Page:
This is inherent within reformism. Some members of reform parties have always found it easier to join the pushback from the big money men rather than the push forward against them.
Reform parties are a battlefield as well as a weapon in the battle.
It’s harder for “reform” parties to win elections than “conservative” parties — because reform parties have to take on the rich and powerful, who, unsurprisingly, use their riches and power to resist change.
Many people with influential positions in society are invested in keeping things the same.
It’s also sometimes hard to win over “reform” parties to genuine reform, because they are themselves integrated into the existing system — but it is possible.
The world around us — the welfare state, basic (though often undermined) safety standards, universal education up to 18 — was shaped by the Labour Party.
Which is an argument for persistence in trying to change Labour, while understanding no victory will be complete or permanent.
This isn’t an argument for only focusing on Labour: don’t underestimate the influence of grassroots campaigns on Labour or even Conservative governments.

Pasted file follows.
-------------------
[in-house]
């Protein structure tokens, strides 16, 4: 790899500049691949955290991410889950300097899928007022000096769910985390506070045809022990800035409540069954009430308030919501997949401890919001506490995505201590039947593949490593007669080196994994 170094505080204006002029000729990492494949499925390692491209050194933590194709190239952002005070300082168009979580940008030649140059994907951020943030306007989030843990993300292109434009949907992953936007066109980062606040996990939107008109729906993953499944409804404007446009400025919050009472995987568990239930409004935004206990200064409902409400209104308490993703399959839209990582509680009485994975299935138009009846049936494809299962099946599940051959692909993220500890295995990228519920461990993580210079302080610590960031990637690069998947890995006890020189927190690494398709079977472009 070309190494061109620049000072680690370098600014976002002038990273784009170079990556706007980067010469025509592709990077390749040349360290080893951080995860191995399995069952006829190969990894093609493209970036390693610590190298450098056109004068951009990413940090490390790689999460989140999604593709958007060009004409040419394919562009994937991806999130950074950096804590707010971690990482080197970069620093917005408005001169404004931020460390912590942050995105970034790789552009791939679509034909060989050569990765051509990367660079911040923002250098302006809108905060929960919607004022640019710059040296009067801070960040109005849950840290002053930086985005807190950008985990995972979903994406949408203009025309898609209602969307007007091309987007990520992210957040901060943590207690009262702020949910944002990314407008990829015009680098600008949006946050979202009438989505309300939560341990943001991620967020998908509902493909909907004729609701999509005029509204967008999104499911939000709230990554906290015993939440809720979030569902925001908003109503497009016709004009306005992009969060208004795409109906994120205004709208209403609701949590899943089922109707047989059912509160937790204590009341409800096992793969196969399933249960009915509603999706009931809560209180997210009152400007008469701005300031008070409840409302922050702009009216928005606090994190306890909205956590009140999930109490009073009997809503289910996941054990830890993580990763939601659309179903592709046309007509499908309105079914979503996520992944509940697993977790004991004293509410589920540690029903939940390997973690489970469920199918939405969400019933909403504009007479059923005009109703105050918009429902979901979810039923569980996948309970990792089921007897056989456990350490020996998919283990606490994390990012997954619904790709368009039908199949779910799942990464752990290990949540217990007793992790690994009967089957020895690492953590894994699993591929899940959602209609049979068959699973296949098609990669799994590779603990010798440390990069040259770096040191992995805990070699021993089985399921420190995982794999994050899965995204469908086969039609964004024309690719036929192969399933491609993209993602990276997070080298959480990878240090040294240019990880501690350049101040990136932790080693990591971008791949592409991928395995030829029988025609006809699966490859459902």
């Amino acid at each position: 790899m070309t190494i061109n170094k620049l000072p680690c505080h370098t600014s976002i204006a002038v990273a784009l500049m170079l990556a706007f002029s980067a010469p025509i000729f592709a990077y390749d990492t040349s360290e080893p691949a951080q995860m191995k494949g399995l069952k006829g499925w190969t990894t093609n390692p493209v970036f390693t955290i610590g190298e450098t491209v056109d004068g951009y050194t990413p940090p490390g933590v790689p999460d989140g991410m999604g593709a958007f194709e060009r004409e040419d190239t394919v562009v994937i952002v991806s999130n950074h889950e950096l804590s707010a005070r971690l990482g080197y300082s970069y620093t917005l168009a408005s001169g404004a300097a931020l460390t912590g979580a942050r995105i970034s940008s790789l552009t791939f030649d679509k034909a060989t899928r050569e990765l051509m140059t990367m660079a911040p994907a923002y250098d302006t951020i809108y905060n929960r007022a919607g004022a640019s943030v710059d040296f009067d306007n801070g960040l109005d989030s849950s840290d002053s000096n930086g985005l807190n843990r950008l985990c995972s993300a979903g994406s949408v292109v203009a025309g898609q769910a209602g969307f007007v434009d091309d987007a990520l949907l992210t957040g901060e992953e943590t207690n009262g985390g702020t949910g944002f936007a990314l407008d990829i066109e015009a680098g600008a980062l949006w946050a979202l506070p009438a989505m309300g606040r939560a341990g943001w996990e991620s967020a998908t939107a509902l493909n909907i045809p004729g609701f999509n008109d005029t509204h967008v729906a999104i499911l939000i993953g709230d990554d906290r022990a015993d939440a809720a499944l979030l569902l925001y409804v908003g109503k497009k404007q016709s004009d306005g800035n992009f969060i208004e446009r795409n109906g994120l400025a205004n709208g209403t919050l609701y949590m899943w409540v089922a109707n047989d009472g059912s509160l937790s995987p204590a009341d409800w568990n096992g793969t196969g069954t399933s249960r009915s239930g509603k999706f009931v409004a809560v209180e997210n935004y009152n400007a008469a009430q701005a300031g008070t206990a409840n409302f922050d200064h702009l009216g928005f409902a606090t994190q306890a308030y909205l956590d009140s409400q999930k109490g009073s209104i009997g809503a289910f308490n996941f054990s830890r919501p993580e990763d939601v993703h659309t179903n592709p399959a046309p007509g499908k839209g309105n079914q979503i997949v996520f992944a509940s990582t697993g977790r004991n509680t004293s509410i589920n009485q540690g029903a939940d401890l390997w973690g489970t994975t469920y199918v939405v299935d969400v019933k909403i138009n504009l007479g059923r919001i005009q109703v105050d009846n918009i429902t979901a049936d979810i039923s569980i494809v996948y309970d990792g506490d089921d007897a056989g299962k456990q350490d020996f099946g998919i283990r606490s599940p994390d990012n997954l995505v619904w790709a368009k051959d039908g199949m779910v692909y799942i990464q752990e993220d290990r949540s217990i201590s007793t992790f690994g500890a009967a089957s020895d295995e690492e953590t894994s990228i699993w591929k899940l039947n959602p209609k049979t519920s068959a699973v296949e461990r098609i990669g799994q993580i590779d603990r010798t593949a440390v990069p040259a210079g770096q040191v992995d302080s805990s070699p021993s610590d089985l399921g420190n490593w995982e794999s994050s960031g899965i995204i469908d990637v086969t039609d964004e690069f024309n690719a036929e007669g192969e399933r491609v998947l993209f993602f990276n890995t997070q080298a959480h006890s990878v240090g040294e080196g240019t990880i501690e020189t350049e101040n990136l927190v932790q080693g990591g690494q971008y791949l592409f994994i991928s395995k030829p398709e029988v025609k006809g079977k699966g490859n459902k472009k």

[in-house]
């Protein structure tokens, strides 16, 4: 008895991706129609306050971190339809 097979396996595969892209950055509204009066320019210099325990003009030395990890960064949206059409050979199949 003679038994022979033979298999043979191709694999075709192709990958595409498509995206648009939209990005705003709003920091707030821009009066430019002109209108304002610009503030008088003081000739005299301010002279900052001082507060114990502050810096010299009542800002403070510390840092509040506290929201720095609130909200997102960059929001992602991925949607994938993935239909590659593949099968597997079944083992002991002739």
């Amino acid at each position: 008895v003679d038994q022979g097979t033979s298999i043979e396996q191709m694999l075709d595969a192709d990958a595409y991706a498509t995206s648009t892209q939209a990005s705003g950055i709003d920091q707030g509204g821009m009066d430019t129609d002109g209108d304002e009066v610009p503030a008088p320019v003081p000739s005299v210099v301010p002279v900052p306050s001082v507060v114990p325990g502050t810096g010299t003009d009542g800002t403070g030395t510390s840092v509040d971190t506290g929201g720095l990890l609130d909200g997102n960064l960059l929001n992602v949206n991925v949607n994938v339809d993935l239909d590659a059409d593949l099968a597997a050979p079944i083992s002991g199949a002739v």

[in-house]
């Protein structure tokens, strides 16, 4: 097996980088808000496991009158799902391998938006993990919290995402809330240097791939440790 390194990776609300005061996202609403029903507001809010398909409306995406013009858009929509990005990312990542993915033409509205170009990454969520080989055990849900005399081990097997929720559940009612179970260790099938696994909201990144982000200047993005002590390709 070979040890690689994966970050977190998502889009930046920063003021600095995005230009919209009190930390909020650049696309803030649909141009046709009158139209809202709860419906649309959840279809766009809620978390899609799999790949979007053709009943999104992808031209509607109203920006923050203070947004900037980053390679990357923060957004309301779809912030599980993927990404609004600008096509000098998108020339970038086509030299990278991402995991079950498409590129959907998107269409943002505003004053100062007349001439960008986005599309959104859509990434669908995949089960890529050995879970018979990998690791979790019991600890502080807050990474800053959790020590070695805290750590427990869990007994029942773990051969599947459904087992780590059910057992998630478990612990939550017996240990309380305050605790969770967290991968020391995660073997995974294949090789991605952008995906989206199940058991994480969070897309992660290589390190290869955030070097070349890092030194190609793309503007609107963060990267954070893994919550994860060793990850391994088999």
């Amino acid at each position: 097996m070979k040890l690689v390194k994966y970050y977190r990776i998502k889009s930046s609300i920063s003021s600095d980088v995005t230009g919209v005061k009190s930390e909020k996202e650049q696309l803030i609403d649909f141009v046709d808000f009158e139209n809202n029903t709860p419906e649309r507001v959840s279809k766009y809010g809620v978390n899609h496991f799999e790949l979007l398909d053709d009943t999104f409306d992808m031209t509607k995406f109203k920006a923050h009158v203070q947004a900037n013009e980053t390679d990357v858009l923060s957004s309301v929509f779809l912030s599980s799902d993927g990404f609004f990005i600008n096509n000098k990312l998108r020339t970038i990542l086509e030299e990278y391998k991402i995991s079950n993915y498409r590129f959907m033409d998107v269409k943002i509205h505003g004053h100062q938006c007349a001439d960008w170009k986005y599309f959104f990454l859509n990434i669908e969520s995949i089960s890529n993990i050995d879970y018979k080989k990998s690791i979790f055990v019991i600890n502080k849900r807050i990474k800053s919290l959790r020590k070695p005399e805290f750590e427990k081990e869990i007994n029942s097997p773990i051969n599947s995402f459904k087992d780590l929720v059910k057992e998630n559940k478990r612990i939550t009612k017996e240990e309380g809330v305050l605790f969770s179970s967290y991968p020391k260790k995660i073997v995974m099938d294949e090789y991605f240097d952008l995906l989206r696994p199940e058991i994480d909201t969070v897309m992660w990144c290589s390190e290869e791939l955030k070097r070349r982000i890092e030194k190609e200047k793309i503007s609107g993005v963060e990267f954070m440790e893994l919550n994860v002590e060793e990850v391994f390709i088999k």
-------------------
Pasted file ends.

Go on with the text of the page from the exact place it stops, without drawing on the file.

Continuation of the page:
Even at the height of Thatcher’s powers, grassroots campaigns could stop unjust laws or break down prison walls and free innocent people, as the anti-poll tax battle or campaigns for the Birmingham Six, Guildford Four, Tottenham Three or Cardiff Three showed.
Equally union and grassroots campaigns shaped the “reform” party: Labour would not have repealed Section 28 or created the minimum wage if people only fought for reform within the Labour Party.
That said, I do worry Labour may becoming sclerotic with age — Starmer’s stultifying, insipid politics represents the overwhelming leadership of choice of Labour’s MPs and party Establishment.
The last century saw the growth of social democratic parties across the world, and then saw their “professionalisation,” as these parties recruited pollsters and PR managers, and drew more MPs from the elite universities and think tanks and less from the trade unions.
The ratio between full-time staff and members has skewed over time towards the staff and away from the rank and file.